The British government is under mounting pressure to pledge tax cuts for truckers this week to avoid a repeat of the blockades and slowdowns that paralyzed the country last month during Europe-wide protests over high fuel prices.

According to the Journal of Commerce, Finance Minister Gordon Brown is expected to make a gesture toward truckers when he details the national budget for 2001 today, just two weeks before a 60-day deadline set by truckers and farmers for action on fuel prices.
While government officials in France, Italy, the Netherlands and Belgium made concessions in September to end protests in their respective countries, the British government stood firm against truckers demanding fuel tax cuts. But when Brown met secretly with trucking representatives to discuss their grievances after the protests ended, rumors spread rampant that he will offer some relief from diesel prices, which are currently the highest in Europe.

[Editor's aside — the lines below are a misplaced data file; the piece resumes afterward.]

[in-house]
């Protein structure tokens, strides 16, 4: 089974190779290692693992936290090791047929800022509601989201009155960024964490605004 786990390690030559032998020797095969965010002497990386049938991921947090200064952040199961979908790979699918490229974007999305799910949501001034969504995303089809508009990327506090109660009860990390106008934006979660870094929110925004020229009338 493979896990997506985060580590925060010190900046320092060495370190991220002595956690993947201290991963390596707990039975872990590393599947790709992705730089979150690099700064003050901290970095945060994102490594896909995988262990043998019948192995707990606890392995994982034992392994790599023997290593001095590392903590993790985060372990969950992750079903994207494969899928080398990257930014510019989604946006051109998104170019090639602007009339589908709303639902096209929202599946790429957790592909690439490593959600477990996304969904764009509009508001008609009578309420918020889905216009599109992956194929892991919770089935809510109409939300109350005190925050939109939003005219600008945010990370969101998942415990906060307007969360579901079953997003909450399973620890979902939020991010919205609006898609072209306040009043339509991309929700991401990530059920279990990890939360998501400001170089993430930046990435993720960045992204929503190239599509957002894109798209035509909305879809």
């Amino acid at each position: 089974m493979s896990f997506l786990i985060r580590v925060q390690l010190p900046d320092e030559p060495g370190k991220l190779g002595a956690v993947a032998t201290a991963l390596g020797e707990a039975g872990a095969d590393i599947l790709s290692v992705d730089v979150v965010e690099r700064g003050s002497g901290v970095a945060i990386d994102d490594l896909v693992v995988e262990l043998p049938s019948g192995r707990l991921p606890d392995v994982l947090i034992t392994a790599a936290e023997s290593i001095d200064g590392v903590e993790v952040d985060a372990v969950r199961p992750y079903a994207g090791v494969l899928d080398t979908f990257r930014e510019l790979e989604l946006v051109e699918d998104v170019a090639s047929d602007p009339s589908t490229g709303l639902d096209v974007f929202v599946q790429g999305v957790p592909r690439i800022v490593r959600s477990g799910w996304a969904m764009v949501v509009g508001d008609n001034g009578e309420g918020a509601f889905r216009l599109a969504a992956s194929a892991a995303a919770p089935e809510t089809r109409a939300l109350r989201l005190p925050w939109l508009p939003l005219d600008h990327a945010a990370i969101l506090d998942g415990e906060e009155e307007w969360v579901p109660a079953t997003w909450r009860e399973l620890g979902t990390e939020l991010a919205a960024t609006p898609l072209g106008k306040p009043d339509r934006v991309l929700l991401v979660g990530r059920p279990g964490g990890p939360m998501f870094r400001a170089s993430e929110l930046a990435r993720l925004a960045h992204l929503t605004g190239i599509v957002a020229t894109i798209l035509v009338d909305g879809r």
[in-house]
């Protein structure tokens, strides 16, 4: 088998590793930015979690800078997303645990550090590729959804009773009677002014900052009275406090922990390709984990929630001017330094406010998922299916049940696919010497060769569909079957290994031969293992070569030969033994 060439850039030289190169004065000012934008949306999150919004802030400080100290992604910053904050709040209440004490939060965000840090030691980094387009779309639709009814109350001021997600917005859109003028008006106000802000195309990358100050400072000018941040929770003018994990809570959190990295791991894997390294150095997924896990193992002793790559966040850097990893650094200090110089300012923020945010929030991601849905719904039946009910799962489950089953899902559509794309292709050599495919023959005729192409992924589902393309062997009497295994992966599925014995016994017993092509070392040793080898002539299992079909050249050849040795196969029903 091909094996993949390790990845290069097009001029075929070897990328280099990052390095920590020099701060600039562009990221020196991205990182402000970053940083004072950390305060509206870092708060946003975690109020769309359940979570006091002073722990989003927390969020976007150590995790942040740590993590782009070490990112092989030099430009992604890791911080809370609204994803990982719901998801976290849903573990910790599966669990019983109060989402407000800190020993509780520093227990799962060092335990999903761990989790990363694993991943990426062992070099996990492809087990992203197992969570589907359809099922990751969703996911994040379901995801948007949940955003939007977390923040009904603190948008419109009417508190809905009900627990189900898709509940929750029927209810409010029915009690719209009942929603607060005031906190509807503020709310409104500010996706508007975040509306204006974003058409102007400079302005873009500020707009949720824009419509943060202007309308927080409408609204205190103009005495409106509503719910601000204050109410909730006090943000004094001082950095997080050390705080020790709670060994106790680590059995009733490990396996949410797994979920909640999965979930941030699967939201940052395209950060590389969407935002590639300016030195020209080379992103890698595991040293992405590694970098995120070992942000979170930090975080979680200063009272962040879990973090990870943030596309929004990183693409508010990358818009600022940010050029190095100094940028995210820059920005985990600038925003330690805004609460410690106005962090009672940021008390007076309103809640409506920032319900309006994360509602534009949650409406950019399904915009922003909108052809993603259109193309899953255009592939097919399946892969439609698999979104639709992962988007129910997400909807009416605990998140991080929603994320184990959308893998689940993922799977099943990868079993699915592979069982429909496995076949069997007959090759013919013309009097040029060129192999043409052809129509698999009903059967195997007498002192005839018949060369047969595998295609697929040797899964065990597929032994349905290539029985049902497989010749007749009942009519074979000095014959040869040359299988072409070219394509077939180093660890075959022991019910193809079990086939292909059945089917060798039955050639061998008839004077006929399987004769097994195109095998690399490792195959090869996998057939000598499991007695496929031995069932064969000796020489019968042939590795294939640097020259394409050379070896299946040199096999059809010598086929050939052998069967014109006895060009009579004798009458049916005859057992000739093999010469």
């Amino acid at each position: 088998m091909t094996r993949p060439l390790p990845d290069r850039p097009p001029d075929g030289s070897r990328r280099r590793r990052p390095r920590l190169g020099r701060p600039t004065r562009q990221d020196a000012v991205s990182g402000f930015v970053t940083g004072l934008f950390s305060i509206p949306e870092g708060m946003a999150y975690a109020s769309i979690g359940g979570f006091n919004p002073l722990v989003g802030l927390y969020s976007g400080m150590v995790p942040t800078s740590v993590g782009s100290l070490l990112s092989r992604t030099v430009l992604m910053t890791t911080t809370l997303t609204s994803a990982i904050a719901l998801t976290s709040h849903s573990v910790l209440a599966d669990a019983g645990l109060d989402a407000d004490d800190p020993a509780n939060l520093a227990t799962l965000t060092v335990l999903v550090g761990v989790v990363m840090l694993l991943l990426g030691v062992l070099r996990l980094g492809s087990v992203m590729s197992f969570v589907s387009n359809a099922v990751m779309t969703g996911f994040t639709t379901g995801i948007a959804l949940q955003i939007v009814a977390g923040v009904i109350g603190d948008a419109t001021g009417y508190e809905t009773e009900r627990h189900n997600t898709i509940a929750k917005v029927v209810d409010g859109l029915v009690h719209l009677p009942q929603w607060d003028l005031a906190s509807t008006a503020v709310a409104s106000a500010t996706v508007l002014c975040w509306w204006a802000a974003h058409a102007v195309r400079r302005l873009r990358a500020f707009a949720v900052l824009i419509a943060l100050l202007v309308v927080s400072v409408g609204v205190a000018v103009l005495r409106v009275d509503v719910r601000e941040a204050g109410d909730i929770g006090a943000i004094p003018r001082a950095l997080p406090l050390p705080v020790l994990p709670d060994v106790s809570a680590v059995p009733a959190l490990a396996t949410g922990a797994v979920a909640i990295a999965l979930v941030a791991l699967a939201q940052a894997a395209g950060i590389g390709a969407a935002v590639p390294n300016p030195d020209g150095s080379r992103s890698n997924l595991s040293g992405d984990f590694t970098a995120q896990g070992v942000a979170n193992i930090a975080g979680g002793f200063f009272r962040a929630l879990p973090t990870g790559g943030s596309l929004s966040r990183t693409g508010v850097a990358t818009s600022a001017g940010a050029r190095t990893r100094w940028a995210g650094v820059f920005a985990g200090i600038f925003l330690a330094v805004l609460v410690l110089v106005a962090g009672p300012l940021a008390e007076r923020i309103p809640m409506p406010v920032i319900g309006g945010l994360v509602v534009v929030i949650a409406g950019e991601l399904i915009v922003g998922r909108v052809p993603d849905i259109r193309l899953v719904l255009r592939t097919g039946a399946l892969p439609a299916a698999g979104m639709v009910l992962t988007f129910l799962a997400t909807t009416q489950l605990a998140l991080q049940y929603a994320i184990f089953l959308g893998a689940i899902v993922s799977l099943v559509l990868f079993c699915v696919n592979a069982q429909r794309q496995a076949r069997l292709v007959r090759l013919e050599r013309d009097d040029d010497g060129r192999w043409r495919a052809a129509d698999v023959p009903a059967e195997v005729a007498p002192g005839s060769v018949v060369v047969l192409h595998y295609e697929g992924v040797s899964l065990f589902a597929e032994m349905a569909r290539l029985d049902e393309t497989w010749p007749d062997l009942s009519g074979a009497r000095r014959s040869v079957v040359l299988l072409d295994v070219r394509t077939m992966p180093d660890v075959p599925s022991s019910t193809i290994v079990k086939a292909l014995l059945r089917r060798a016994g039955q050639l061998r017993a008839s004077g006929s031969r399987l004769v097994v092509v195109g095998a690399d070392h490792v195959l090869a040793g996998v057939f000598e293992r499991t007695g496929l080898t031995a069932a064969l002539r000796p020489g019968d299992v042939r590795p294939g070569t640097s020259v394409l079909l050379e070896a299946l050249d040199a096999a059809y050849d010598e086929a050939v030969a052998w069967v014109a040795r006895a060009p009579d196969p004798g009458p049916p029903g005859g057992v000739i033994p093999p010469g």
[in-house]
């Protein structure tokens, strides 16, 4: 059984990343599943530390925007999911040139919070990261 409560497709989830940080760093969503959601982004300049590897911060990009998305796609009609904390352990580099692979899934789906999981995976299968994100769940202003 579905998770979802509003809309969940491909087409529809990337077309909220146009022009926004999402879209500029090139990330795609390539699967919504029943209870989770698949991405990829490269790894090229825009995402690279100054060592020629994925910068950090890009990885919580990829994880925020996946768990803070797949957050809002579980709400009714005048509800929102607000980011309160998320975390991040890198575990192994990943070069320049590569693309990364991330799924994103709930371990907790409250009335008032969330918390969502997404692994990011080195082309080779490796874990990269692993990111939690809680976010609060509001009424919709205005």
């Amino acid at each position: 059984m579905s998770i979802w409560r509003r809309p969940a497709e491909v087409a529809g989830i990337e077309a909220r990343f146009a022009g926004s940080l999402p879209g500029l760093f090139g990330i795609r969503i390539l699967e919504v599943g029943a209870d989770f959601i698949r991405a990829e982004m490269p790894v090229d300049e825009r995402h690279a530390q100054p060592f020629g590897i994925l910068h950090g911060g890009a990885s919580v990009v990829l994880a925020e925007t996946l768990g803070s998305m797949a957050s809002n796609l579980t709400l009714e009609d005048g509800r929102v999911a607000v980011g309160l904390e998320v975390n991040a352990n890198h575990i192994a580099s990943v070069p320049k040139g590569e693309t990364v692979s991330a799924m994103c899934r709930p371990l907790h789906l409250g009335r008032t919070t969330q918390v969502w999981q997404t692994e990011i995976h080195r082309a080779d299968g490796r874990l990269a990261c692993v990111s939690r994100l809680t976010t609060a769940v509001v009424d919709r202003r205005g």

Truckers want a substantial fuel tax cut to bring the price of diesel closer to levels in continental Europe. But according to JoC, Brown will likely try to minimize the impact on government revenue by offering a modest fuel tax cut along with a reduction in the annual truck license fee.
The industry is also preparing for another confrontation after the Nov. 13 deadline by building up fuel stocks. Trucking companies typically hold between two and five days of supplies, which made them vulnerable during the September protests, but large companies are better prepared for renewed action, the JoC reported.